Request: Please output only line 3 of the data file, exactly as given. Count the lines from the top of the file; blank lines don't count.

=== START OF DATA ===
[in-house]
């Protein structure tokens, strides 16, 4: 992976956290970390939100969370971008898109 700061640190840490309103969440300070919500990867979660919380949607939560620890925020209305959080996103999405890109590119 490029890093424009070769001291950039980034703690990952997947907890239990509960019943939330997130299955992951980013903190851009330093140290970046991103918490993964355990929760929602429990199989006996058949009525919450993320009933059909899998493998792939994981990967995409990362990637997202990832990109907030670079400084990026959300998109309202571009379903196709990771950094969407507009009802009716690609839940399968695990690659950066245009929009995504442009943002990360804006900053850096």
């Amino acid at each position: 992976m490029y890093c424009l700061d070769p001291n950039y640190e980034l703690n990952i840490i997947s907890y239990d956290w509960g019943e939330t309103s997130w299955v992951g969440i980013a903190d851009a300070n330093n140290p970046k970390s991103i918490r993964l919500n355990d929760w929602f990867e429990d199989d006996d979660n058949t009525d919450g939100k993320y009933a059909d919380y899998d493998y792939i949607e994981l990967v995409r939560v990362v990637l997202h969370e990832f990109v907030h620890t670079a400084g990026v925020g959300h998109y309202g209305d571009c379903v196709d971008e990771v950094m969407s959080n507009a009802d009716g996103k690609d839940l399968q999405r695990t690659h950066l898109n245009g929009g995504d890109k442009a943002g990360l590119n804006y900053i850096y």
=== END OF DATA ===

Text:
């Amino acid at each position: 992976m490029y890093c424009l700061d070769p001291n950039y640190e980034l703690n990952i840490i997947s907890y239990d956290w509960g019943e939330t309103s997130w299955v992951g969440i980013a903190d851009a300070n330093n140290p970046k970390s991103i918490r993964l919500n355990d929760w929602f990867e429990d199989d006996d979660n058949t009525d919450g939100k993320y009933a059909d919380y899998d493998y792939i949607e994981l990967v995409r939560v990362v990637l997202h969370e990832f990109v907030h620890t670079a400084g990026v925020g959300h998109y309202g209305d571009c379903v196709d971008e990771v950094m969407s959080n507009a009802d009716g996103k690609d839940l399968q999405r695990t690659h950066l898109n245009g929009g995504d890109k442009a943002g990360l590119n804006y900053i850096y």